Though a half-century has passed since Interstate 94 plowed through St. Paul’s historic Rondo district, there are many who still remember the trauma of that disruption and view the unsightly Dale Street bridge over the freeway as a blemish from that time.

Now Ramsey County plans to replace that narrow, utilitarian 1960s-era span with a new bridge that comes with sweeping walkways, green space, and art, poetry, even dance steps etched into the pavement.

The bridge will nod to Rondo’s history as a vibrant African-American neighborhood that has persevered despite the displacement decades ago of more than 600 black families.

“Rather than being a scar in the community, the bridge is bringing beauty,” said artist Mica Lee Anders.

The new bridge was included in the five-year transportation improvement plan passed last week by the Ramsey County Board, which vowed to develop projects that promote racial equity and improve transportation for the most vulnerable users.

“Amends can come through infrastructure, but equity is a pretty big conversation,” said Jens Werner, executive director of the Summit-University Planning Council. “Things like that you can’t simply fix with a pretty bridge, of course. Working equity into these projects will never be a checked box.”

Community members and Ramsey County officials have spent three years coming up with a design for the $14 million replacement bridge, about $6 million of which is coming from federal highway funds. The contractor will be selected later this year, with construction planned to begin in early 2020.

Three local artists, including Anders, have been hired to create art for the bridge’s sidewalks, guardrails and even the concrete base. Backers describe it as a first-of-its-kind collaboration that takes into account neighborhood needs and acknowledges the role that buildings can play in promoting equity. The county actually delayed the project nearly two years to ensure that community voices were being heard.

“We have community members, we have artists and we have engineers creating this vision. It’s really unique,” Werner said. “The art is especially important to the neighborhood. It communicates to outsiders as well as neighbors how special this place is.”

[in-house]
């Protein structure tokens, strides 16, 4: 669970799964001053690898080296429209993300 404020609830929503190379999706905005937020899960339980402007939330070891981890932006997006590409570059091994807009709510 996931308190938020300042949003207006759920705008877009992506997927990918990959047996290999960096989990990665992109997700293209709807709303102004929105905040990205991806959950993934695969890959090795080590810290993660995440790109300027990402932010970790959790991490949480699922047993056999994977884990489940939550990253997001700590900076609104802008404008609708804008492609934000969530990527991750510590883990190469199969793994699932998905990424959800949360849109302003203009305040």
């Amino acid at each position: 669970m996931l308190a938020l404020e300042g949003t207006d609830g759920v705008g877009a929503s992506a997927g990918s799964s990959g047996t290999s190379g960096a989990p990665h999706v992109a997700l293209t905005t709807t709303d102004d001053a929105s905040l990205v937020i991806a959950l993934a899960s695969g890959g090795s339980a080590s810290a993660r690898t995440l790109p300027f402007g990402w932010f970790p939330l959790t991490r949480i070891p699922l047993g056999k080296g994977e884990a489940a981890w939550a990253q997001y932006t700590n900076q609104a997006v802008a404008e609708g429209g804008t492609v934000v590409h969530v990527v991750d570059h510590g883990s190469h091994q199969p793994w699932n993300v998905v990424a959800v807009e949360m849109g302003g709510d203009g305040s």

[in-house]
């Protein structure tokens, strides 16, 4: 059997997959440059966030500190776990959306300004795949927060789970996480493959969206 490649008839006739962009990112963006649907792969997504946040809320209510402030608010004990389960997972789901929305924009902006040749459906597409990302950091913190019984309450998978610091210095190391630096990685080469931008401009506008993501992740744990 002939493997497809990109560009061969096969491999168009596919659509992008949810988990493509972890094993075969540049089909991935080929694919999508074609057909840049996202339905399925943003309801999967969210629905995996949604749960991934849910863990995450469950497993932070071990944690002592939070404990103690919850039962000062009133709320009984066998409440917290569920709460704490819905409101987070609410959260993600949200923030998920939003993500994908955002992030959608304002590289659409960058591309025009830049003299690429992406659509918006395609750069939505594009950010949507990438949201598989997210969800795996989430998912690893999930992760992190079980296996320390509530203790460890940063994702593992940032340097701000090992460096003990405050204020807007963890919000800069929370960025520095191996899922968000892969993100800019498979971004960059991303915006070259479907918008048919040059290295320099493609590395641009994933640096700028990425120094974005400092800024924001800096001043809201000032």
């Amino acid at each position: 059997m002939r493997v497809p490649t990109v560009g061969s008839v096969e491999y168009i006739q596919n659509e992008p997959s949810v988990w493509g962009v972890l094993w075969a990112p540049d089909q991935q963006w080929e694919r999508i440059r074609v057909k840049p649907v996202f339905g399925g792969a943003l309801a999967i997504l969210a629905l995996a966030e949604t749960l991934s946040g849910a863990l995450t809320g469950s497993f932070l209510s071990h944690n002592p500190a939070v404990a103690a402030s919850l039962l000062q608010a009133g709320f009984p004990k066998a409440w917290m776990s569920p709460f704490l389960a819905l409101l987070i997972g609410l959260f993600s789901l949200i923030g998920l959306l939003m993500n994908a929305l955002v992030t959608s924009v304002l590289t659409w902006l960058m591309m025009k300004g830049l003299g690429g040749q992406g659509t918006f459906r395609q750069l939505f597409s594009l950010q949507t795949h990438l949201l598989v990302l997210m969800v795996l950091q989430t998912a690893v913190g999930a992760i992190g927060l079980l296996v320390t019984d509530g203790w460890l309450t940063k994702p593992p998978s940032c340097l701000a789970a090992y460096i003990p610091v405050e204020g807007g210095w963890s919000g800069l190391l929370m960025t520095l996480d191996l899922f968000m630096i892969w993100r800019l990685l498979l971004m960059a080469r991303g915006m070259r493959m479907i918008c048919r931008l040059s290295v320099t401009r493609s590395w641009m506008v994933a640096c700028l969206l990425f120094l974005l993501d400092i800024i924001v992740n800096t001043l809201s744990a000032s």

On a Wednesday night last month at the Rondo Community Library, it was standing room only as stakeholders gathered to unveil the preliminary bridge design.

“There has been a lot of engagement. It’s definitely shaped the project,” said Erin Laberee, a Ramsey County traffic engineer. “The past was brought up a lot and the damage that was done.”

“Dale Street bridge is a once-in-60-year opportunity to do it right,” said Ramsey County Commissioner Toni Carter, whose district includes the site. “It’s not just bridging the road. It’s bridging the community.”

A proud legacy

The bridge is a county project because Dale Street also is County Road 53, portions of which are being reconstructed this year. Summit-University residents asked Ramsey County officials for a new bridge after a walkability study in 2013 flagged it as a “rough place for pedestrians, a dangerous place and unwelcoming place,” Werner said.

It’s not difficult to see why. Walking across the bridge feels a bit like balancing on a tightrope. Sidewalks are just 5 feet wide and have a high curb. There’s no barrier or space between the walkway and driving lanes, so one stumble could leave a pedestrian splayed in the middle of the road.

The new bridge will include 16-foot-wide sidewalks on each side, streetlights and barriers separating them from traffic. “We haven’t ever built a bridge with sidewalks that wide,” Laberee said.

It also will be comfortable for drivers. There will be left-turn lanes in both directions, grassy medians and trees leading up to the bridge.

Anders, a professional artist and genealogist with a master’s degree in fine arts from the University of Minnesota, bought her home in Rondo a few years ago. She jumped at the chance to join a team of artists using a bridge as their canvas. “I really like the history of the community and the efforts of long-term residents to keep that going and alive,” she said.

A poem by Hawona Sullivan Janzen will be etched into the sidewalks, and 16-foot-tall metal tree silhouettes designed by G.E. Patterson will be displayed on each end of the bridge. “I am Rondo” and “We are Rondo” will be inscribed on the bridge in multiple languages.

And a leaf pattern will be etched in the sidewalk to follow the steps of the Lindy hop. Anders and Patterson researched historic dances to come up with the design.

“This is a neat way for the youth of today to follow in the footsteps of those who came before them.” Anders said. “The Lindy hop is from the 1930s and ’40s. That was really the heyday of the Rondo community.”

Perhaps most important: The bridge will be clearly labeled so drivers on I-94 will know this isn’t just pass-through territory, but a neighborhood with a proud legacy.

“ ‘Dale Street’ will be stamped on the concrete in nice big letters to give it a sense of place,” Anders said.

Anders said she looks forward to walking across the new bridge with her 9-year-old daughter to check out books at the Rondo library or hop onto the Green Line.

“We want it to feel like a place people can rest and reflect — not a scary thing people have to cross to get someplace,” she said.